The meaning is plain: The price of faith is everything. That is what it costs. Nevertheless, for many of us that cost seems too high. That is because we think it means that we must reject the claims of science, or that we must then become intolerant of other people’s religious ideas. But this is only because faith has been given a bad name by the half-believer, by the one who has not yet paid everything for what he believes.

Admittedly, the half-believer can be dangerous. Half-believers are easy to recognize because they are engaged in the work of trying to believe and not in the work of belief itself. They are seeking some confirmation in the outer world to complete an internal process that remains half-finished within them; thus they are often highly vocal and intolerant of other points of view. If science or secular culture seems to deny their articles of faith, they must fight against them or deny them. And, as always, to bolster their belief, it is necessary that others believe as they do—preferably society at large.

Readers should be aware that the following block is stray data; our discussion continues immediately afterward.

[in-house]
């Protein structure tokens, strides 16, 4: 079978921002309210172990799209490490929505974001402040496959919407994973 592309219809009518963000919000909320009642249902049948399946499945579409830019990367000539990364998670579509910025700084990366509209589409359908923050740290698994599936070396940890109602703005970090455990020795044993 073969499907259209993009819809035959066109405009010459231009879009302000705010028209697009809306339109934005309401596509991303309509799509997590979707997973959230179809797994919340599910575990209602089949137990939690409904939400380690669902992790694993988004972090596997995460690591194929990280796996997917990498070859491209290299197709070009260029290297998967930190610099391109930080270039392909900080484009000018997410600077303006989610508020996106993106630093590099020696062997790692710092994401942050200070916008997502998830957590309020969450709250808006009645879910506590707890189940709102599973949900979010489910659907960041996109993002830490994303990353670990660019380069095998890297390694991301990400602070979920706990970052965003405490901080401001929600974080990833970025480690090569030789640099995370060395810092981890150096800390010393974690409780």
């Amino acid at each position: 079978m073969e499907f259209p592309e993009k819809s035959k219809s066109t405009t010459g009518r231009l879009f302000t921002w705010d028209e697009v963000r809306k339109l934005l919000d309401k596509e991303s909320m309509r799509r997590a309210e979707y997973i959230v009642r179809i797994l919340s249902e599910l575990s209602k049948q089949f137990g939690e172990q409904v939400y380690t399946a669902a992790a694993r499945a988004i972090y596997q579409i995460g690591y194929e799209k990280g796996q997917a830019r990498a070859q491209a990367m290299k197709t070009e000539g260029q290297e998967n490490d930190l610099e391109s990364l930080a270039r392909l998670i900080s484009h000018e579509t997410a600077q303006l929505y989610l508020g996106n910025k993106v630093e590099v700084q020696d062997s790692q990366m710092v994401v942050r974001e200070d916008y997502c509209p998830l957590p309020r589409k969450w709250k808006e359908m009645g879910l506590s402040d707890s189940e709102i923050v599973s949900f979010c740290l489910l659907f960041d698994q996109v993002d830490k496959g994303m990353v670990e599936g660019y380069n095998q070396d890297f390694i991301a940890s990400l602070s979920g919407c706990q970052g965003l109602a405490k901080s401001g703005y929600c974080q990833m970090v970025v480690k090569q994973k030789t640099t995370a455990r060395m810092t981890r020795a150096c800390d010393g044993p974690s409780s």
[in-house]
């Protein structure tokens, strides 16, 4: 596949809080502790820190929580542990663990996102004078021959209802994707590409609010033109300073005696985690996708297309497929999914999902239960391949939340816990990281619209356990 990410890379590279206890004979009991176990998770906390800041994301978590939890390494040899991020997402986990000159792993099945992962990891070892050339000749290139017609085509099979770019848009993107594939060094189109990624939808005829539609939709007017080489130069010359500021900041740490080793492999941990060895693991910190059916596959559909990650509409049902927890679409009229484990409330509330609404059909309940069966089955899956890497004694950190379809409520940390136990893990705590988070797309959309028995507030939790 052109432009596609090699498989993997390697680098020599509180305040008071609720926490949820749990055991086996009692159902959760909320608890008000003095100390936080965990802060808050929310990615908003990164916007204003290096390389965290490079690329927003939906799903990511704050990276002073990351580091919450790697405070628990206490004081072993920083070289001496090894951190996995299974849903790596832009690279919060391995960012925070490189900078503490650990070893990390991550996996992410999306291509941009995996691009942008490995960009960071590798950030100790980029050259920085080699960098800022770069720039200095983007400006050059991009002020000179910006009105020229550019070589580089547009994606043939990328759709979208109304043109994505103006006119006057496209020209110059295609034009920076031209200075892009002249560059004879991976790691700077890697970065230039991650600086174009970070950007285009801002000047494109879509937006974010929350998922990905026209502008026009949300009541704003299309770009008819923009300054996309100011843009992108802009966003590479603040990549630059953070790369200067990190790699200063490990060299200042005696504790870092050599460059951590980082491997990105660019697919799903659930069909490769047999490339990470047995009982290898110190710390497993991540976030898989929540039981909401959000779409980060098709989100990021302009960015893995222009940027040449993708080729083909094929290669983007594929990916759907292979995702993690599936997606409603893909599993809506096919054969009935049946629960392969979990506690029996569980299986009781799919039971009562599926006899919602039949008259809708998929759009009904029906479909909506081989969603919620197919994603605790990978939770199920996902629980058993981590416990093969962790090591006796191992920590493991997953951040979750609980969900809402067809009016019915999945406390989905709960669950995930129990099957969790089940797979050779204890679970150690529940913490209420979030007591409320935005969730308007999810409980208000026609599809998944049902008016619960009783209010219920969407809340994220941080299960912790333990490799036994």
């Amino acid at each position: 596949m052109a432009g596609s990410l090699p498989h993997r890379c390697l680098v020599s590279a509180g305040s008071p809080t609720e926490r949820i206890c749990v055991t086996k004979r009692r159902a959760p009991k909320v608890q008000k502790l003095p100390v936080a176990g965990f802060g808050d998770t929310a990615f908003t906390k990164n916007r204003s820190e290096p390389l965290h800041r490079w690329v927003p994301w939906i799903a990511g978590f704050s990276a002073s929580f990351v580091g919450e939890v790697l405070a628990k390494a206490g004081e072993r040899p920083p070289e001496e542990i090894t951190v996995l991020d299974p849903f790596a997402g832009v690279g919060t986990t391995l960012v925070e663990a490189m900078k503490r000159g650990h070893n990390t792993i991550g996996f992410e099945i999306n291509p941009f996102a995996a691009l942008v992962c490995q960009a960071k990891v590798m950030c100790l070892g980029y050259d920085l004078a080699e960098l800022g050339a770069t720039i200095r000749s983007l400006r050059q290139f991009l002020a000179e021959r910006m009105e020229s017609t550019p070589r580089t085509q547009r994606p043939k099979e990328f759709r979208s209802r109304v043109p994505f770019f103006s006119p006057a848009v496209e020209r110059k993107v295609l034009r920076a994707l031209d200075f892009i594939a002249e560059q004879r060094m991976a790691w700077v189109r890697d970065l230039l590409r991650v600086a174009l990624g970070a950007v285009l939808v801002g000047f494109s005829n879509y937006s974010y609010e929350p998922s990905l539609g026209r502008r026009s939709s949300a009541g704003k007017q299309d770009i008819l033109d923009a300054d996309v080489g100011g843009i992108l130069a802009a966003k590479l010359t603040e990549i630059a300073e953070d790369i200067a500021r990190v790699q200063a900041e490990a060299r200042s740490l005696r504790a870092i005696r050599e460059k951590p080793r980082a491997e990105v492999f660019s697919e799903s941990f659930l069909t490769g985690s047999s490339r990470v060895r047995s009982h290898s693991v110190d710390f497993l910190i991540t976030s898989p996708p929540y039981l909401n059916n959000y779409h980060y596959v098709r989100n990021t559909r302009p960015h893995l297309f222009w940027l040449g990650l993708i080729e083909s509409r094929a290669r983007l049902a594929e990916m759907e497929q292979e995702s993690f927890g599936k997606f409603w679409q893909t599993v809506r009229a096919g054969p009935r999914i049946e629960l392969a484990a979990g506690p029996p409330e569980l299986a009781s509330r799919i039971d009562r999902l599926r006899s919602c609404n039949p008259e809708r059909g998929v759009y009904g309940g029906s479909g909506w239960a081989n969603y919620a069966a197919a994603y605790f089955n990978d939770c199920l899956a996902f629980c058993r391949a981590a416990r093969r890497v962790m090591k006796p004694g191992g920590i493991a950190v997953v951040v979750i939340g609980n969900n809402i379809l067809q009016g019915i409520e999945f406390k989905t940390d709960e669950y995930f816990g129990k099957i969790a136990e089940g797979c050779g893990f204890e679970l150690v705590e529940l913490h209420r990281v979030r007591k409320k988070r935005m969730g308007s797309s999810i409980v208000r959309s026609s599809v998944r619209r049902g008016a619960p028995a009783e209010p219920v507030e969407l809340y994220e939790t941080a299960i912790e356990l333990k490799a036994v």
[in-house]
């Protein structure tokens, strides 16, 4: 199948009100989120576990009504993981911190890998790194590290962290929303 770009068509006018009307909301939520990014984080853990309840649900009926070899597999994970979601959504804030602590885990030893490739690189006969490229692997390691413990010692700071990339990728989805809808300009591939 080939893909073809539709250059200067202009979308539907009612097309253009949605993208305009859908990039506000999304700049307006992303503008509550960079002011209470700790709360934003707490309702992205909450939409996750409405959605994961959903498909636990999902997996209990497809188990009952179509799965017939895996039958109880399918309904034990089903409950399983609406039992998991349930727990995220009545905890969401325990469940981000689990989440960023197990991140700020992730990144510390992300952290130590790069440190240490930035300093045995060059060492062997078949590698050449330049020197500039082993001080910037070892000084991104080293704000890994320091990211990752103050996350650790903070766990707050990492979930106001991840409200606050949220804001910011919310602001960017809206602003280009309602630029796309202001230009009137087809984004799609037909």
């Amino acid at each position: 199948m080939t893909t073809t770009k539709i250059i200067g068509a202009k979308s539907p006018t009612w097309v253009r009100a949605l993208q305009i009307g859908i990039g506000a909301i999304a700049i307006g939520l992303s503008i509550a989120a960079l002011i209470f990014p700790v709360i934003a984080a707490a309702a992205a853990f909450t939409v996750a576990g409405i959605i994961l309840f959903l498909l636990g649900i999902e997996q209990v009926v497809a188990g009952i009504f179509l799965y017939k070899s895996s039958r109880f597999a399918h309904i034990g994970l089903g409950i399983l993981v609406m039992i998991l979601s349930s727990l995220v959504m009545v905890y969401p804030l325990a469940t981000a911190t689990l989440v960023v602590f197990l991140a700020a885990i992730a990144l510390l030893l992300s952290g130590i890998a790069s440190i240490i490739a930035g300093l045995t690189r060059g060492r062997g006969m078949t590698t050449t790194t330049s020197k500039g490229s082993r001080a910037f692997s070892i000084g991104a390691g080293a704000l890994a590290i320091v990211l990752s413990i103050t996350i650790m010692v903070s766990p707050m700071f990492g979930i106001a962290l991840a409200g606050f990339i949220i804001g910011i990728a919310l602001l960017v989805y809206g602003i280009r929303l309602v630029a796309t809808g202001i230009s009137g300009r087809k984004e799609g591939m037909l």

By contrast, those who believe fully are at peace within themselves. They have attained what Honen called anjin, or “settled mind.” The Chinese Pure Land master Shan-tao described that mind as “adamant,” not as that word has come to be understood in today’s religious milieu, as “stubborn, intransigent, unamenable to reason,” but in the original sense of being “indestructible or diamond-hard.” Such people don’t need an Act of Congress to affirm their faith. And they don’t need a bullhorn to communicate it to others. The experience of conversion, already settled within them, has a way of passing itself on to others, even if they never say a word.

Rennyo taught that when people witness the joy of ordinary lay devotees who have been saved by Amida, even without knowing anything at all about the teaching, those people will attain shinjin, the mind of true entrusting. In other words, they too will be saved. The modern Pure Land scholar Jitsuen Kakehashi explains it this way:

The affirmation of their having been saved by the Tathagata is transmitted through those persons who entrust themselves completely to the Buddha and in whom there overflows the joy of being saved. The power of the dharma that has saved such persons calls out to awaken others around them.

Along with the expression “born again,” I would like to reclaim this word saved, which has fallen on such hard times of late through its association with right-wing Christianity. In Mahayana Buddhism do we not speak of saving all beings? Can we seriously consider such a proposition without first being saved ourselves? But then how is that salvation to be effected?